Stretching time to infinity

Mozart Quintet
Bittersweet. © Charles Thibo

Mid-February – a beautiful spring day is about to end. Yes, I know, it is still cold in the morning and the sun has not yet much strength. But spring is coming – I smell it, I hear it, I feel it and I can sing it too. Wolfgang Amadeus Mozart wrote a wonderful piece that may accompany you during an exploration tour through nature looking for the first green tips, the first blossoms, the first signs of renewed life: the String Quintet in G minor, KV 516, performed by the Chamber music ensemble of Paris.

Mozart wrote this piece in four movements in April/May 1788 and scored it for two violins, two viola and a cello. The quintet had become fashionable in Vienna.  Publishers were printing Luigi Boccherini’s concertante quintets featuring two cellos, Joseph Pleyel had published a first piece of that kind in 1875 and Wolfgang jumped on that train. He sensed a way to make money quickly and he was desperately in need of money during the summer of 1788.

Money, money

In a letter to his friend Johann Michael Puchberg he confessed: “I don’t even have the heart to appear before you as I’m obliged to admit quite candidly that I can’t possibly pay you back the money you lent me as soon as I’d intended and I must ask you to be patient with me […] My position is such that I’m absolutely forced to raise some money. […] If you, my most worthy brother, don’t help me in my present situation, I shall lose my honour and my credit, which is the one thing I’d like to keep.” Pleading, begging, and no clear idea how to come to grips with the situation. At the same time he moved to a larger house, more expensive than the previous one.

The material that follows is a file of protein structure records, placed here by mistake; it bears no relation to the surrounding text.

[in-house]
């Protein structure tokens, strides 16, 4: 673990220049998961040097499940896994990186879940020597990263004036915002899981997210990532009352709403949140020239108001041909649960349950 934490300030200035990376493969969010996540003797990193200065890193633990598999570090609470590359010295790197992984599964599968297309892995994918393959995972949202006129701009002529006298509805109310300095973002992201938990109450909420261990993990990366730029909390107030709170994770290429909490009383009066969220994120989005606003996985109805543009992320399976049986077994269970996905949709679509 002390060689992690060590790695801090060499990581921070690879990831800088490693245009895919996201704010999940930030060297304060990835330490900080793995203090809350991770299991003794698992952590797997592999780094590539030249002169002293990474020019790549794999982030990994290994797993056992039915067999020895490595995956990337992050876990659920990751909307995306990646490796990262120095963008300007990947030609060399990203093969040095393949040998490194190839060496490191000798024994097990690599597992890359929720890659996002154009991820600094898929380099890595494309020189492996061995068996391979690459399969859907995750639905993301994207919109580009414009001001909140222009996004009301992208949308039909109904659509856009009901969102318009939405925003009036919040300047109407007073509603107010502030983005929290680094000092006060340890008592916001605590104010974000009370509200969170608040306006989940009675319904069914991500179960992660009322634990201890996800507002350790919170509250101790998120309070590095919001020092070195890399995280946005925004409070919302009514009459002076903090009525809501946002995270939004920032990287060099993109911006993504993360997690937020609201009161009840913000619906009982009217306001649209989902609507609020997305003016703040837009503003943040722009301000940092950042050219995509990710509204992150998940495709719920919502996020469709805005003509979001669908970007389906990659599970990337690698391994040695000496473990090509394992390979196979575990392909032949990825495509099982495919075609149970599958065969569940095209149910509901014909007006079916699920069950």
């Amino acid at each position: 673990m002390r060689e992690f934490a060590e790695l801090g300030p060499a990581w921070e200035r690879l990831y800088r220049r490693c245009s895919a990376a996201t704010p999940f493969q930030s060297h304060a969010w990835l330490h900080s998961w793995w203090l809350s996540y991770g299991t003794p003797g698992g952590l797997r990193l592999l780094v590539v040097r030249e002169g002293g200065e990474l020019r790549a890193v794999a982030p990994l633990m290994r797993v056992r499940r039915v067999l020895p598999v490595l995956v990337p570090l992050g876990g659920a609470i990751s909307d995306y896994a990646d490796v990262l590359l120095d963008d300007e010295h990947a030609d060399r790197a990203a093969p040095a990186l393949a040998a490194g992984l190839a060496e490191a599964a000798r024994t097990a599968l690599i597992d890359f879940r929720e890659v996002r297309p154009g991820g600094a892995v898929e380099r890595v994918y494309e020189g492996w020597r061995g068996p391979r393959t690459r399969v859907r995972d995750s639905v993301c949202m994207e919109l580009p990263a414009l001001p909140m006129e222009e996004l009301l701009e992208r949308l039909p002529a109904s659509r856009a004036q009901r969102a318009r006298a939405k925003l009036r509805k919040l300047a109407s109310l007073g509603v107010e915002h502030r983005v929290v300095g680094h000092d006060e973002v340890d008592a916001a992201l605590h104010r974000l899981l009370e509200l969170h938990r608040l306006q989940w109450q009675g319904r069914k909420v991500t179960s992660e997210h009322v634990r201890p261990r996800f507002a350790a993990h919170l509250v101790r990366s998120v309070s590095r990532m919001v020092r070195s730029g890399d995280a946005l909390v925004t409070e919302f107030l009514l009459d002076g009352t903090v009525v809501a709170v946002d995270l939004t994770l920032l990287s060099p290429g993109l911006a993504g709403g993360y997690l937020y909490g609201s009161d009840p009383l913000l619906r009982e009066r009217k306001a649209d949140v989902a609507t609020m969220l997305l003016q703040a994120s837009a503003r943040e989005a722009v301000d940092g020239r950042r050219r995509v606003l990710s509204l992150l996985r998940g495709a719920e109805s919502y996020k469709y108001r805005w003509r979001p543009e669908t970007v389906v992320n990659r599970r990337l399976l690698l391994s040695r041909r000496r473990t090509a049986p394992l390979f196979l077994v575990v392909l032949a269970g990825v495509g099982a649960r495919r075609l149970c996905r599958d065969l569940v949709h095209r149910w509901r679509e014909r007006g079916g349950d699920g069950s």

Mozart quickly finished the scores of both a quintet in C major (KV 515) and the one in G minor and tried to sell copies of the score through repeated classified ads in the Wiener Zeitung and Journal des Luxus und der Moden, the 18th century version of “Vanity Fair”, published in Weimar. Puchberg, a cloth dealer and fellow member of Mozart’s Masonic lodge, would have been the beneficiary of the money, but nobody showed up to buy the music. Mozart decided to postpone the publication of the work to 1789. His hopes for subscriptions concerts remained unfulfilled to that summer.

Succeeding where Haydn failed

But however desperate Mozart’s financial situation was, it didn’t prevent him to write a masterwork that stands out for couple of reasons. He fully exploits the richness of five voices and the possible combinations. In the third and fourth movement, a first adagio is followed by a second one and confers an impression of time slowing down, stretching to infinity, the second adagio actually being a kind of introduction to the real finale – Mozart wrote de facto a piece in five movements.

Adding a second viola was a major step – Joseph Haydn had failed in this endeavour, he said he “could not find the fifth voice” – and Mozart produced a composition where joy and sadness, playful lightness and bittersweetness are held in a delicate balance. The music strongly appeals to the listener’s senses, says the German musicologist Martin Geck, and Mozart shows the way that Ludwig van Beethoven and Franz Schubert would later take in the field of chamber music.

© Charles Thibo

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de Chareli

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